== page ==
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Mel Gravely

Head Start and Sesame Street are natural partners

Photo courtesy of Sesame Street in Communities

We received an email from the ECLKC a couple weeks ago, which promoted their February vlog titled “Home is Where the Love Is: Homelessness, Children and Families.” In that vlog, Dr. Deborah Bergeron, the Director of Head Start, visits the iconic Sesame Street studios to talk to Kama Einhorn, creator of Lily, a muppet character on the show that is experiencing homelessness.

Sesame Street first aired in 1969, right about the time that Head Start (started just four years earlier) was beginning to come into its own as one of President Johnson’s War on Poverty programs. Since then, Sesame Street has become a touchstone television program for millions of children throughout the United States and world.

They certainly do not take that responsibility lightly. In its 50 years on the air, Sesame Street has tackled such complex topics such as bullying, racial discrimination, incarceration, and divorce, all while explaining them in ways that children can understand.

To expand on that commitment, the TV show began the “Sesame Street in Communities” initiative, which provides “resources, strategies, and support for community providers” that addresses the “developmental, physical, and emotional” well-being of children.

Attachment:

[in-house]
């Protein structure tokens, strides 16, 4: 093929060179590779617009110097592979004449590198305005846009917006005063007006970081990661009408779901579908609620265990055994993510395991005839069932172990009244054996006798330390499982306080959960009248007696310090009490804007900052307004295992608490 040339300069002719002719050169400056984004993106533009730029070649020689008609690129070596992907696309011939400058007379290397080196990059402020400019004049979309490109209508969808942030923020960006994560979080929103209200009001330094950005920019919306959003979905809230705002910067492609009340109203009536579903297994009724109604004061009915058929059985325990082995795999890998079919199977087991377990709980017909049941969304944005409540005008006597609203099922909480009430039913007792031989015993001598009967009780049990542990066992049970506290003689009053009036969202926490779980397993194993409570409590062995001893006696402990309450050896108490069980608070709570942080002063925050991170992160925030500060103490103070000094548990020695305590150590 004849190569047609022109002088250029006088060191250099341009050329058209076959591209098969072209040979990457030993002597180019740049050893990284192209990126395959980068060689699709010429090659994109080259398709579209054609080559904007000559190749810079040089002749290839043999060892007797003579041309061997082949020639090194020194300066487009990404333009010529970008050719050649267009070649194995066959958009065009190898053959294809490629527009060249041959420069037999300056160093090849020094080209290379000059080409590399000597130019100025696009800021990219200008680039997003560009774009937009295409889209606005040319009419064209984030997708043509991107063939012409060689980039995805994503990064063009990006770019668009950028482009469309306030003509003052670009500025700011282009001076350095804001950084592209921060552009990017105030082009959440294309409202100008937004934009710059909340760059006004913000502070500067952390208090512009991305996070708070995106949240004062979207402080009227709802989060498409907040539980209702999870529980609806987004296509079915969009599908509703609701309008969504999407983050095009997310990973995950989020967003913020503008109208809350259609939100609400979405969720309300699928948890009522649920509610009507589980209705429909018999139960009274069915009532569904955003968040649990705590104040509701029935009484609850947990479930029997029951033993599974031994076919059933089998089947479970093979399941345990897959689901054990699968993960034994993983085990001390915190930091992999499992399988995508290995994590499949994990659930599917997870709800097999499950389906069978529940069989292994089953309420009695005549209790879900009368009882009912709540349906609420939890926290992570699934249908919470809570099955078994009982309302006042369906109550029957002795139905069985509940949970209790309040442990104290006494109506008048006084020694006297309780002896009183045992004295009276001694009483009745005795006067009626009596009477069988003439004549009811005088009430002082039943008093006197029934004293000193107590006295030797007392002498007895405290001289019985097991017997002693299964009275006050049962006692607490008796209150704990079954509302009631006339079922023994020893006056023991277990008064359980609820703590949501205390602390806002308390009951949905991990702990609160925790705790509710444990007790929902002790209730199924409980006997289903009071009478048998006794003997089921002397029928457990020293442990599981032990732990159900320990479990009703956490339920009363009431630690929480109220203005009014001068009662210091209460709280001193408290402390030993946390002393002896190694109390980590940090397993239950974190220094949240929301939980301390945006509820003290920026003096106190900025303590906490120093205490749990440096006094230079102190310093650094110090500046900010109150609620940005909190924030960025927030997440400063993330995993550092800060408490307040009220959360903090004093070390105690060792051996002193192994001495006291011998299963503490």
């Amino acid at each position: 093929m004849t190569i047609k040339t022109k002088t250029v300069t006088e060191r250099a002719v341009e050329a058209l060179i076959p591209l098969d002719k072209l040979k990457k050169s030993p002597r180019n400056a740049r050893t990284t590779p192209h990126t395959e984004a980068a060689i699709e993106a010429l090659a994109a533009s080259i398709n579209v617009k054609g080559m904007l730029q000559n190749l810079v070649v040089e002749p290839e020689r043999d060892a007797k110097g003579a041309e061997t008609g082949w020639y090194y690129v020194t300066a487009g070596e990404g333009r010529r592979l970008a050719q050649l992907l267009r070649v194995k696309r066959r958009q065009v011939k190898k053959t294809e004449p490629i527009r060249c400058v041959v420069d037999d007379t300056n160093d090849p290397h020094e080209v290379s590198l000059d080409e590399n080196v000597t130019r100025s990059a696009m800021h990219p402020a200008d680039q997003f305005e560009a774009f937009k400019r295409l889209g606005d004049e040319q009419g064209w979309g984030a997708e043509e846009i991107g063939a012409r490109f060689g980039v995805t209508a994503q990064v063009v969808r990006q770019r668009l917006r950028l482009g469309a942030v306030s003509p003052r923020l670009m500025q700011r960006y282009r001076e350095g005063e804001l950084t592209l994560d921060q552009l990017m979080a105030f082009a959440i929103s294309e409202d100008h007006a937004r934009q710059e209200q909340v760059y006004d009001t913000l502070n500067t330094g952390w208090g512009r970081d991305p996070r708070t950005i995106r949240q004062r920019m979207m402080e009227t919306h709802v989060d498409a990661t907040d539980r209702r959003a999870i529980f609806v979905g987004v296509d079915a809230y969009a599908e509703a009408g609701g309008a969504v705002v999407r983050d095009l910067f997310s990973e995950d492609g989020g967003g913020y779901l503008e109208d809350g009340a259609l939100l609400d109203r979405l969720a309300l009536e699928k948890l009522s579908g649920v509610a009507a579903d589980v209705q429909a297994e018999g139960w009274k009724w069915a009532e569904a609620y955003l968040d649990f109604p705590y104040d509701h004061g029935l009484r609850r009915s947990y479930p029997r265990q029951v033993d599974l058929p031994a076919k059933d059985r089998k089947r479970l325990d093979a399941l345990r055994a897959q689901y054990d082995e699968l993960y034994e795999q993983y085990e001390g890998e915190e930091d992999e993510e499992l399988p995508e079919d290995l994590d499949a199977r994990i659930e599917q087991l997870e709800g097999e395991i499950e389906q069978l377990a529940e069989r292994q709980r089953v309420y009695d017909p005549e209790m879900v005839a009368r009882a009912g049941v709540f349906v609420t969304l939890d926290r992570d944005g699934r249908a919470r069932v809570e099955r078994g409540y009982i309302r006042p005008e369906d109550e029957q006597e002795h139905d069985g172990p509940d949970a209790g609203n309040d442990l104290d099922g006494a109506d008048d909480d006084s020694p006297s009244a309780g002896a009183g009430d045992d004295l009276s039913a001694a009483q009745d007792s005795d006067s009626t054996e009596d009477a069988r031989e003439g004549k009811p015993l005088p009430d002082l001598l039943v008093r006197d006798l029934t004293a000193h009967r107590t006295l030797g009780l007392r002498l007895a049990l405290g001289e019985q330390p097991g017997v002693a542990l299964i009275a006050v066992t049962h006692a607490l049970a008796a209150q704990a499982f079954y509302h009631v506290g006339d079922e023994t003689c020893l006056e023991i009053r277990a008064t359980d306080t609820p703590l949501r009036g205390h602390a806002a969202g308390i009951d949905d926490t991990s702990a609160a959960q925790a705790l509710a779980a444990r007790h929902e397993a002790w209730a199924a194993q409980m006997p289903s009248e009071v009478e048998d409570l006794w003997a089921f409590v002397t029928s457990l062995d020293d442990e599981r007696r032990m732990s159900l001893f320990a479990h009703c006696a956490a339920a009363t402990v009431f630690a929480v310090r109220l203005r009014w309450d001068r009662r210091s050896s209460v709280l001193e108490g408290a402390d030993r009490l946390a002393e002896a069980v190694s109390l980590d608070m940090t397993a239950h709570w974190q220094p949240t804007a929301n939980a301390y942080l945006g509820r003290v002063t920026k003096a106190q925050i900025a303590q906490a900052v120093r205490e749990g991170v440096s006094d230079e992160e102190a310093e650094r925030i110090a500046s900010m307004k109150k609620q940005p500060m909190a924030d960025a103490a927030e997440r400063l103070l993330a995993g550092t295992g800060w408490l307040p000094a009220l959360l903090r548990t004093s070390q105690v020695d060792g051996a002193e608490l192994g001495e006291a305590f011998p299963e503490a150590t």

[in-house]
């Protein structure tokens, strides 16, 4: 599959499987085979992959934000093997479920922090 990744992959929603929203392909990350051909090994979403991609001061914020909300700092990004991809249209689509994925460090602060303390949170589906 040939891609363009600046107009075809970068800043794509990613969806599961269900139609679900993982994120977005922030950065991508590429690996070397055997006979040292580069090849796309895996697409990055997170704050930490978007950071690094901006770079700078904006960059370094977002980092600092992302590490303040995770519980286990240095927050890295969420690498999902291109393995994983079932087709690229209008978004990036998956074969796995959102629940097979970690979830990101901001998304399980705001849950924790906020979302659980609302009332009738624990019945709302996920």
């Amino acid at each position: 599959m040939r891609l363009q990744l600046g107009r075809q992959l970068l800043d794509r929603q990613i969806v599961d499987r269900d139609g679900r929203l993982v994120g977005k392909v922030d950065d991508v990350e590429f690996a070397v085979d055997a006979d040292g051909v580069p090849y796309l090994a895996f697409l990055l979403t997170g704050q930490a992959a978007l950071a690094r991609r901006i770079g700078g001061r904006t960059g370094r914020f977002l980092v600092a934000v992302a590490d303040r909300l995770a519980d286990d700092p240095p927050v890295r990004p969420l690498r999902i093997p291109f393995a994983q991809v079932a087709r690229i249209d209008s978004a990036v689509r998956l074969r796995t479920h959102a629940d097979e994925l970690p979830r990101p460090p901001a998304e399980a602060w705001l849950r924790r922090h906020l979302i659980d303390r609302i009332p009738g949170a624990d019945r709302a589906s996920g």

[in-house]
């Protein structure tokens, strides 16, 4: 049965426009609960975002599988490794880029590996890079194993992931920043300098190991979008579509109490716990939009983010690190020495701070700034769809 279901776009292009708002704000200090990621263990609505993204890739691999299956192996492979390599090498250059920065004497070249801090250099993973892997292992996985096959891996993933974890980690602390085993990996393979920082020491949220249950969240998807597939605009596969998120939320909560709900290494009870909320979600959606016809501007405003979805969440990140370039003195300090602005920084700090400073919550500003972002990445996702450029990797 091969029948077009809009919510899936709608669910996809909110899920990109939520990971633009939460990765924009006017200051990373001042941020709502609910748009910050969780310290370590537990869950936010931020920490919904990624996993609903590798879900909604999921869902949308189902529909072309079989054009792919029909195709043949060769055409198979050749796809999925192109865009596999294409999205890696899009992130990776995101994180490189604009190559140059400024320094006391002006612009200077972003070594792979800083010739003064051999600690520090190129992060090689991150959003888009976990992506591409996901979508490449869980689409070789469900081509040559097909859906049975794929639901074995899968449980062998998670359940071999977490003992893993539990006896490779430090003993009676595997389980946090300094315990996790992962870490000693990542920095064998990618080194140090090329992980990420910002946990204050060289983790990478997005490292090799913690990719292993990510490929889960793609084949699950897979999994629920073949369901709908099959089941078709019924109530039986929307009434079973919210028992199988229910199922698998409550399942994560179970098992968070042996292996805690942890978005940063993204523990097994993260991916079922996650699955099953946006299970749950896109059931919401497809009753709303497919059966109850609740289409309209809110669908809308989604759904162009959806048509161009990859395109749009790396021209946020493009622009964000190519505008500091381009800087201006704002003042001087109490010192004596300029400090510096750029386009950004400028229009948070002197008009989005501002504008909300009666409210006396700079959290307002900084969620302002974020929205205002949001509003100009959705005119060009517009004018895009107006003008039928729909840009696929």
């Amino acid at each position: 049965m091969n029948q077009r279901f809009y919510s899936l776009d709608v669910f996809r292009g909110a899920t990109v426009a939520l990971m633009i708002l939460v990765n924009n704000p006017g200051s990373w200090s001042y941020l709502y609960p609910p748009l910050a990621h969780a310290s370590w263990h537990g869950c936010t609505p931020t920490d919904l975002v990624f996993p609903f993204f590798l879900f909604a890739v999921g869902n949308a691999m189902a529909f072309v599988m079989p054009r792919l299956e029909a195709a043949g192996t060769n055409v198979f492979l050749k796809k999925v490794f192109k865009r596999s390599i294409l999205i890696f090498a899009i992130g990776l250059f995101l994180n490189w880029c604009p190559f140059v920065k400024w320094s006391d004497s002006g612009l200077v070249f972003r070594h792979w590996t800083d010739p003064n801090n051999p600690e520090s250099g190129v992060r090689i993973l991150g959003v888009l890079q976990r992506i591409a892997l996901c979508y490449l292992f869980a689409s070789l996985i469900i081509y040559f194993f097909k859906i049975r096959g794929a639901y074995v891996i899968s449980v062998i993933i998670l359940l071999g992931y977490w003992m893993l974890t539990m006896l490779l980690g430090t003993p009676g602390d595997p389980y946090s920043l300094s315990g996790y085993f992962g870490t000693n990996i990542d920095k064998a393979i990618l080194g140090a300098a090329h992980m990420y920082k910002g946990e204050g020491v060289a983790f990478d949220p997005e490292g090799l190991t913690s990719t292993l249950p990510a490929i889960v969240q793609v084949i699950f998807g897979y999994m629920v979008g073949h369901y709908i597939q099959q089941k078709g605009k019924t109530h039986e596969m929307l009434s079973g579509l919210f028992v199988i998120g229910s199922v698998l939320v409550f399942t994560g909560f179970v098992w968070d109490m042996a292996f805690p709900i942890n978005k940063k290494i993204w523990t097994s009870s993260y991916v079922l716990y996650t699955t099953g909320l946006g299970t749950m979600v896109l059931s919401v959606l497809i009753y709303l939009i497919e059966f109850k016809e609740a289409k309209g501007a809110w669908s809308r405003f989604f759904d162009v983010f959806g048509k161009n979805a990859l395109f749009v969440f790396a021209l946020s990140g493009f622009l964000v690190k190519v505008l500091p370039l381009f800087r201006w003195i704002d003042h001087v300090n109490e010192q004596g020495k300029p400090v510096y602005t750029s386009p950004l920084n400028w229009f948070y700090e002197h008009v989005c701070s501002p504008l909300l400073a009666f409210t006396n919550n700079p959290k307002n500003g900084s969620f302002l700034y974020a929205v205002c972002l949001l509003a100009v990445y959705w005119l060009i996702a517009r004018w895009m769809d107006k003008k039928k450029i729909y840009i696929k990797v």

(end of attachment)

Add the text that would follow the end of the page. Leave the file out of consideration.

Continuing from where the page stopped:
Sound familiar? Sounds a lot like Head Start’s philosophy of caring for the whole child, which incorporates nutrition, physical and mental health, parent involvement and social services, and education so that children can meet their full potential.

It’s hard to deny the symbiotic relationship between the two organizations. Both began in the 1960s, a time when the US cultural climate was particularly transformative. Both have large platforms, Sesame Street through the power of media, and Head Start through the power of local infrastructure. And both have the same goal: to leverage those platforms to help children who are in need.

As an example, the recent vlog with Dr. Bergeron and Ms. Einhorn talks about homelessness among families with young children (definitely watch it!), and explores the many free resources compiled by Sesame Street that Head Start agencies can use in their program. While they focus specifically on homelessness for this video, there are many other resources available through the Sesame Street in Communities initiative, from staying healthy to dealing with community violence.

At the end of the video. Dr. Bergeron says to Einhorn, “Thank you… for all the support that Sesame is giving Head Start right now… This is a great partnership and I think there is a lot that we can do together.”

I think that Sesame Street in Communities summarizes it perfectly when they write: “Because we’re all in this together.”

We want to know if you’ve used Sesame Street resources in your classroom. Have you heard about Sesame Street in Communities? Have you played an episode in your classroom as a learning tool? Do you encourage parents to watch the program with their own children and talk about the issues it raises?

Leave your feedback in the comments below!

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  1. Erin Sabina says:

    This natural partnership is why Teachstone has a partnership with Sesame Street to support our online CLASS data and professional development platform, myTeachstone.

    Head Start + Teachstone + Sesame Street = improved interactions and outcomes!

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